PMS is associated with a lower positive academic affect and lower frontal rest asymmetry scores [8]. Which are themselves related to reward processing dysfunction, lower productivity, and an interference with studies, however, this has been less studied specially in Saudi Arabia. Thus this study was designed to estimate the prevalence of premenstrual syndrome and its effect on academic performance among Taibah university students in Madinah Saudi Arabia.


This was a cross-sectional study conducted from July 2021 to December 2021, in the Taibah university, Madinah Al-Munawarah, which is located in northern Saudi Arabia. Female medical students were included from all academic years. According to the WHO sample size calculator, the sample size was 360. Data was collected through self-administrated questionnaire.

It contains 3 main parts:

1. Socio demographic characters of the students.

2. Menstrual and premenstrual characteristics.

3. Premenstrual syndrome scale to define premenstrual tension syndrome.

It includes nine subscales; “depressive feelings, anxiety, fatigue, irritability, depressive thinking pain, changed appetite, changed sleep, and swelling subscales. The total PMS score was computed PMS (44-220). Students scored 111 or higher were regards as having premenstrual syndrome [9].

After obtaining approval from the research committee in Madinah, consent was taken from the program director of Joint Program of Family Medicine. The researcher distributed a questionnaire to students after taking their consent and explained and clarified it to them and the questionnaire was taken at the same time by the researcher from the respondents.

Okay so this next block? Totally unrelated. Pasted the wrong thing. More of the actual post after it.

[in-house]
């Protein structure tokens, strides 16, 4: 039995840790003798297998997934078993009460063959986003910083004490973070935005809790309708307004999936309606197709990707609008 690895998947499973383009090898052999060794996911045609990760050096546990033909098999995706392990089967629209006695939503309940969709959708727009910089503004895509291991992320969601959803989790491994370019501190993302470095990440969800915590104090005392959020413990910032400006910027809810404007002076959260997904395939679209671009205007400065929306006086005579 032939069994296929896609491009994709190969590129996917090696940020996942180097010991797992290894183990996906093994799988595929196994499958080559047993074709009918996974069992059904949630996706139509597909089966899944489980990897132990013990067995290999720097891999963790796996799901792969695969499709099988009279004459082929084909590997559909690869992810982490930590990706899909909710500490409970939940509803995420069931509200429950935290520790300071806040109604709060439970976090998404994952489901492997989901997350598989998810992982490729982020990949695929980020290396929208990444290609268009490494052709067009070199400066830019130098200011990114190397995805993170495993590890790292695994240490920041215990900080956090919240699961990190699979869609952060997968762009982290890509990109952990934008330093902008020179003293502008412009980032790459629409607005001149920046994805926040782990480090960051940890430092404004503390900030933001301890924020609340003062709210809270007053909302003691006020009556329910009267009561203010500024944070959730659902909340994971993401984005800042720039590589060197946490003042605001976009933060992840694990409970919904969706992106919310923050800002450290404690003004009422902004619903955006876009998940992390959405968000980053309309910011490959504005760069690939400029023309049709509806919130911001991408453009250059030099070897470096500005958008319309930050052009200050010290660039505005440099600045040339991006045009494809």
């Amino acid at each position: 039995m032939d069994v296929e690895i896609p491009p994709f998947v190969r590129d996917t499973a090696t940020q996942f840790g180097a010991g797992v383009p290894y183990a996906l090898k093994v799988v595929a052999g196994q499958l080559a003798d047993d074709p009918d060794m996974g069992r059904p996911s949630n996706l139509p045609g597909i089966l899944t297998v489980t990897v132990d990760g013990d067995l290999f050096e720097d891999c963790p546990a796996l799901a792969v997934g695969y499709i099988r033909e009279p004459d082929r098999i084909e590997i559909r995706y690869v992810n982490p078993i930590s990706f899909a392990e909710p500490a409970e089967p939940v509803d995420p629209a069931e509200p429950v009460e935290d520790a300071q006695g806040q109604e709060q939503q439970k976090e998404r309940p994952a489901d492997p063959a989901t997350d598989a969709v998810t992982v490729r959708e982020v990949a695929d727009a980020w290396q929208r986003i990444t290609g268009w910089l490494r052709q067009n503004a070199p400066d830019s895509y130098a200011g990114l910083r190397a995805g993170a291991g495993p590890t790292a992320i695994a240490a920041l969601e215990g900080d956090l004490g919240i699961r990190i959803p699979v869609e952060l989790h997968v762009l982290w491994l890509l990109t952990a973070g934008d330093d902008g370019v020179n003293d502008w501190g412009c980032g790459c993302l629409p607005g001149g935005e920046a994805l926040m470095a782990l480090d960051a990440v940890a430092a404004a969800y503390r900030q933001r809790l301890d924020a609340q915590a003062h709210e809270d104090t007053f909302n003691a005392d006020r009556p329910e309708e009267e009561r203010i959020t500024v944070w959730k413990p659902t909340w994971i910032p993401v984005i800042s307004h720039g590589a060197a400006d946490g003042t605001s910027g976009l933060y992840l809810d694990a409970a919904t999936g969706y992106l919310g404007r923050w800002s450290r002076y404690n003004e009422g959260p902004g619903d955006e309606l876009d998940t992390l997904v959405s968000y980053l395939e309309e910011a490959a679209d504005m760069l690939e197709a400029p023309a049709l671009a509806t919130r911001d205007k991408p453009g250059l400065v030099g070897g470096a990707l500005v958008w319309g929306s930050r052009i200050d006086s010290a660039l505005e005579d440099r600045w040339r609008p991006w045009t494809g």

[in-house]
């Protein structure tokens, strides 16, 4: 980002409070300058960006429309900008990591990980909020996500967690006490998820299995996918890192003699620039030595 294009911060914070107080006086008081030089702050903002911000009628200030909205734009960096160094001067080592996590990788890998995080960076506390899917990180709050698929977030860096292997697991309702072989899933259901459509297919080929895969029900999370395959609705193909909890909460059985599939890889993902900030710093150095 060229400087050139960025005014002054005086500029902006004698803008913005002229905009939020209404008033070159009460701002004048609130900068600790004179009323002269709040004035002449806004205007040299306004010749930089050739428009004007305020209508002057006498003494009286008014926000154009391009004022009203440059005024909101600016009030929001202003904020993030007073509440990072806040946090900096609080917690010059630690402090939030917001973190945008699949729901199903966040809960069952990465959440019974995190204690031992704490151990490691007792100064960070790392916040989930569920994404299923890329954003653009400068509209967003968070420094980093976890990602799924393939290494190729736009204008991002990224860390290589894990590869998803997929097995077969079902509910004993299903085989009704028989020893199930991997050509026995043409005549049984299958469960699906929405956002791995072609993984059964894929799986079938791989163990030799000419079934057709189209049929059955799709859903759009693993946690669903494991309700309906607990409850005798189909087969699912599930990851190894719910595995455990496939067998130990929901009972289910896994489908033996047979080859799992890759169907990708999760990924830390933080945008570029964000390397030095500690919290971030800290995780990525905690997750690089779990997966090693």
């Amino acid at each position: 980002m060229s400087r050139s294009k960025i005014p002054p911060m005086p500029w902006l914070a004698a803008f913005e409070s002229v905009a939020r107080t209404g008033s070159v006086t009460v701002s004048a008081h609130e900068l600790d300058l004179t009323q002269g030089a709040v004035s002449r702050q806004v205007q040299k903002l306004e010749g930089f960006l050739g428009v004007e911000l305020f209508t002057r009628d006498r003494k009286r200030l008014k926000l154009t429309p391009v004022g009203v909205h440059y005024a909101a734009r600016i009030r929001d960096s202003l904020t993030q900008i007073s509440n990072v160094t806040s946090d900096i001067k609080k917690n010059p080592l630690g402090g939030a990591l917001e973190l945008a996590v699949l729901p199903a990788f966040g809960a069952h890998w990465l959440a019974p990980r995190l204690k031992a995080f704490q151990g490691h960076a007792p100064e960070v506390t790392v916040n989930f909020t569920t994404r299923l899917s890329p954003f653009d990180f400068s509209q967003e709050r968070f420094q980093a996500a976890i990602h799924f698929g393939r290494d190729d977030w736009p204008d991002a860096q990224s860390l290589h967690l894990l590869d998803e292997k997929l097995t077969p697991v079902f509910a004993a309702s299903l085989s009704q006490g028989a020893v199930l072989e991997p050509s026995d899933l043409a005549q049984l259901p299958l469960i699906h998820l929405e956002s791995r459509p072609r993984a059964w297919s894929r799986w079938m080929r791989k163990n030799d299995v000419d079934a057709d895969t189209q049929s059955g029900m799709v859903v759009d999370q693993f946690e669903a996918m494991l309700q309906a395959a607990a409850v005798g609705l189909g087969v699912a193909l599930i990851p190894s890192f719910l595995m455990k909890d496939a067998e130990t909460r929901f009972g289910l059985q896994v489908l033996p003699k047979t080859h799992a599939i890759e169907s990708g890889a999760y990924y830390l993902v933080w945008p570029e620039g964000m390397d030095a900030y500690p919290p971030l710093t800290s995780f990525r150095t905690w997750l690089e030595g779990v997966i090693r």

Data were analyzed using the Statistical Package for the Social Sciences version 26 (SPSS Incl., Chicago, IL). Qualitative variables were presented as frequency and percent. Quantitative variables were tested for normality distribution and were presented as mean and standard deviation. The Chi-square test was used for group comparison. This study considered variables statistically significant at p < 0.05.


The study included 257 students; out of a total targeted of 363 with a response rate of 70.8%. Table 1 summarized the Sociodemographic characteristics of the participants. Their age ranged between 18 and 29 years with an arithmetic mean of 21.8±1.8 years. Majority of them 248(96.5%) were Saudis and singles 243(95.6%). Only 7(2.7%) of the students had children. More than one-quarter 70(27.2%) were enrolled in the 6th academic year whereas only 9.7% were enrolled in the 4th academic year (Table 1 and Figure 1,2 and 3).